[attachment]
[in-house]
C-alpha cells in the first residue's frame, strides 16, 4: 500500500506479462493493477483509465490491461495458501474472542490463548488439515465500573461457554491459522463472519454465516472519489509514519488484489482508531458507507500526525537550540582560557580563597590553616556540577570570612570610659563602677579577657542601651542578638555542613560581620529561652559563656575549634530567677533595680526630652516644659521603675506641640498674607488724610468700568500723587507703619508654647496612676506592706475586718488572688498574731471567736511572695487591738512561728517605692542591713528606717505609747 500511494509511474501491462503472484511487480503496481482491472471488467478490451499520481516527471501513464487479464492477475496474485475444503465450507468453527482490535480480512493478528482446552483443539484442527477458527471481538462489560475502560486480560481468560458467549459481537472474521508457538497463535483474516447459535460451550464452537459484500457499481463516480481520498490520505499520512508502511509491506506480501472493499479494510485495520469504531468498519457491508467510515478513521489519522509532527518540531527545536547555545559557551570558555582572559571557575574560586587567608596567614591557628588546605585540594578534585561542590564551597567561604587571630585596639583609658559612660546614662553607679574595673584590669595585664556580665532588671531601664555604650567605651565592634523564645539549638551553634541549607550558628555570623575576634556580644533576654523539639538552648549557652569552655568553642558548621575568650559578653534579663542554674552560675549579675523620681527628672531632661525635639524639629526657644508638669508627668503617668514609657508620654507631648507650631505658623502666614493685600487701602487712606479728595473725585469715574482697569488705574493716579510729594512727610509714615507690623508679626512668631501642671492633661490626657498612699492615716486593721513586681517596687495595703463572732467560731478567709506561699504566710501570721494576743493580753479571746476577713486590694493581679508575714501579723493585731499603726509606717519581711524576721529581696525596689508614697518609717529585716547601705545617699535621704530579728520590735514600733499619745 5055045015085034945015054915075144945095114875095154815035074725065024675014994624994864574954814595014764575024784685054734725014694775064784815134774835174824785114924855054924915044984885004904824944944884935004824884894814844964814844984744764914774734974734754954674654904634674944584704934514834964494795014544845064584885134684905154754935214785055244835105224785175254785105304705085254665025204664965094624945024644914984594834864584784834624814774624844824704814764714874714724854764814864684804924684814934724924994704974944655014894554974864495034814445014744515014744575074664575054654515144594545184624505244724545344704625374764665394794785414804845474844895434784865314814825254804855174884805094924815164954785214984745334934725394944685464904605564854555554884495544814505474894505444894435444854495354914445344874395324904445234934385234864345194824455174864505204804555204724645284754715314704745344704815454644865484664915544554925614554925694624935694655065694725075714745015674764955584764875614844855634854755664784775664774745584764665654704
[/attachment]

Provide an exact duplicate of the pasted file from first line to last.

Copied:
[in-house]
C-alpha cells in the first residue's frame, strides 16, 4: 500500500506479462493493477483509465490491461495458501474472542490463548488439515465500573461457554491459522463472519454465516472519489509514519488484489482508531458507507500526525537550540582560557580563597590553616556540577570570612570610659563602677579577657542601651542578638555542613560581620529561652559563656575549634530567677533595680526630652516644659521603675506641640498674607488724610468700568500723587507703619508654647496612676506592706475586718488572688498574731471567736511572695487591738512561728517605692542591713528606717505609747 500511494509511474501491462503472484511487480503496481482491472471488467478490451499520481516527471501513464487479464492477475496474485475444503465450507468453527482490535480480512493478528482446552483443539484442527477458527471481538462489560475502560486480560481468560458467549459481537472474521508457538497463535483474516447459535460451550464452537459484500457499481463516480481520498490520505499520512508502511509491506506480501472493499479494510485495520469504531468498519457491508467510515478513521489519522509532527518540531527545536547555545559557551570558555582572559571557575574560586587567608596567614591557628588546605585540594578534585561542590564551597567561604587571630585596639583609658559612660546614662553607679574595673584590669595585664556580665532588671531601664555604650567605651565592634523564645539549638551553634541549607550558628555570623575576634556580644533576654523539639538552648549557652569552655568553642558548621575568650559578653534579663542554674552560675549579675523620681527628672531632661525635639524639629526657644508638669508627668503617668514609657508620654507631648507650631505658623502666614493685600487701602487712606479728595473725585469715574482697569488705574493716579510729594512727610509714615507690623508679626512668631501642671492633661490626657498612699492615716486593721513586681517596687495595703463572732467560731478567709506561699504566710501570721494576743493580753479571746476577713486590694493581679508575714501579723493585731499603726509606717519581711524576721529581696525596689508614697518609717529585716547601705545617699535621704530579728520590735514600733499619745 5055045015085034945015054915075144945095114875095154815035074725065024675014994624994864574954814595014764575024784685054734725014694775064784815134774835174824785114924855054924915044984885004904824944944884935004824884894814844964814844984744764914774734974734754954674654904634674944584704934514834964494795014544845064584885134684905154754935214785055244835105224785175254785105304705085254665025204664965094624945024644914984594834864584784834624814774624844824704814764714874714724854764814864684804924684814934724924994704974944655014894554974864495034814445014744515014744575074664575054654515144594545184624505244724545344704625374764665394794785414804845474844895434784865314814825254804855174884805094924815164954785214984745334934725394944685464904605564854555554884495544814505474894505444894435444854495354914445344874395324904445234934385234864345194824455174864505204804555204724645284754715314704745344704815454644865484664915544554925614554925694624935694655065694725075714745015674764955584764875614844855634854755664784775664774745584764665654704